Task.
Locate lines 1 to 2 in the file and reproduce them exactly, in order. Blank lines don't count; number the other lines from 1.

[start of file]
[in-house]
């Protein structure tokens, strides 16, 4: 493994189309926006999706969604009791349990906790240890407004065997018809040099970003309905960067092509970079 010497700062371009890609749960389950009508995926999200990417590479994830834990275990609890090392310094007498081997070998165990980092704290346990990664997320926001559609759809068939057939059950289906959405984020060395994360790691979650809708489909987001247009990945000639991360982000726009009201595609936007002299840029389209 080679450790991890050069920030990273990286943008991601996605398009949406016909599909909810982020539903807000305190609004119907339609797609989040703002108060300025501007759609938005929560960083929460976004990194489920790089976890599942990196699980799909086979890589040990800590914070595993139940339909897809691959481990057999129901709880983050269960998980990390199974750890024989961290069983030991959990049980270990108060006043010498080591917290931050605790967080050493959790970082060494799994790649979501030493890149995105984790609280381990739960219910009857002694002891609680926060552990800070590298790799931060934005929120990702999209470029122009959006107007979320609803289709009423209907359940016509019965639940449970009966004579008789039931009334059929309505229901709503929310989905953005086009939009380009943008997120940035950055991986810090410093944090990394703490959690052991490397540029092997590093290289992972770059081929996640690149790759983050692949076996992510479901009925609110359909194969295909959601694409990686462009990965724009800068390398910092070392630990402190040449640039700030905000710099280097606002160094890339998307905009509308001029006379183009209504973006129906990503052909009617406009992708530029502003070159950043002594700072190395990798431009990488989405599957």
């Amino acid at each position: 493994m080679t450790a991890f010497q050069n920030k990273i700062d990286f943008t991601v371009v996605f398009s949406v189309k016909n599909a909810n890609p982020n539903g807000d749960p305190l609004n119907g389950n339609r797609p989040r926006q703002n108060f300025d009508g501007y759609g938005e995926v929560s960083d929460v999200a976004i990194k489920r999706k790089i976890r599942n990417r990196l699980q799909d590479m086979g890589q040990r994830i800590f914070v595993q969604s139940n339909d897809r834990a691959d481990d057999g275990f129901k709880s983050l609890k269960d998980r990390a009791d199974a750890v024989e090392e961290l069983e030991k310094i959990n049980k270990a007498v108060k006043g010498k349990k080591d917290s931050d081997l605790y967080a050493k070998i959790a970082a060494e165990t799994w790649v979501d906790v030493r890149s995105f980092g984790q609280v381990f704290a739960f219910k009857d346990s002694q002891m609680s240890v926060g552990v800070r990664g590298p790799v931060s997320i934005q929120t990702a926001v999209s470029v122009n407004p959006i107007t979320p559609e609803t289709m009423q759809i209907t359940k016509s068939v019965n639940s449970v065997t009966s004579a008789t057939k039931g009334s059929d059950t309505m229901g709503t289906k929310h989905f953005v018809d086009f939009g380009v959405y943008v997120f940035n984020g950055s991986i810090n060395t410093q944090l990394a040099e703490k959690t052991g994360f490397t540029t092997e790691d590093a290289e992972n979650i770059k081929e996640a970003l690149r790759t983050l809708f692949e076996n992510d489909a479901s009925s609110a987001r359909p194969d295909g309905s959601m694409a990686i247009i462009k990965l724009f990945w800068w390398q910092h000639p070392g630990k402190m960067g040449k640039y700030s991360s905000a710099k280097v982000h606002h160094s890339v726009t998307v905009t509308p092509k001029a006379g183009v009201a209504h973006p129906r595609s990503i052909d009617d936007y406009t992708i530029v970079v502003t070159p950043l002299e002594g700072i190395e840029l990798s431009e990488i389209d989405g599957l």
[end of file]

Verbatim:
[in-house]
């Protein structure tokens, strides 16, 4: 493994189309926006999706969604009791349990906790240890407004065997018809040099970003309905960067092509970079 010497700062371009890609749960389950009508995926999200990417590479994830834990275990609890090392310094007498081997070998165990980092704290346990990664997320926001559609759809068939057939059950289906959405984020060395994360790691979650809708489909987001247009990945000639991360982000726009009201595609936007002299840029389209 080679450790991890050069920030990273990286943008991601996605398009949406016909599909909810982020539903807000305190609004119907339609797609989040703002108060300025501007759609938005929560960083929460976004990194489920790089976890599942990196699980799909086979890589040990800590914070595993139940339909897809691959481990057999129901709880983050269960998980990390199974750890024989961290069983030991959990049980270990108060006043010498080591917290931050605790967080050493959790970082060494799994790649979501030493890149995105984790609280381990739960219910009857002694002891609680926060552990800070590298790799931060934005929120990702999209470029122009959006107007979320609803289709009423209907359940016509019965639940449970009966004579008789039931009334059929309505229901709503929310989905953005086009939009380009943008997120940035950055991986810090410093944090990394703490959690052991490397540029092997590093290289992972770059081929996640690149790759983050692949076996992510479901009925609110359909194969295909959601694409990686462009990965724009800068390398910092070392630990402190040449640039700030905000710099280097606002160094890339998307905009509308001029006379183009209504973006129906990503052909009617406009992708530029502003070159950043002594700072190395990798431009990488989405599957």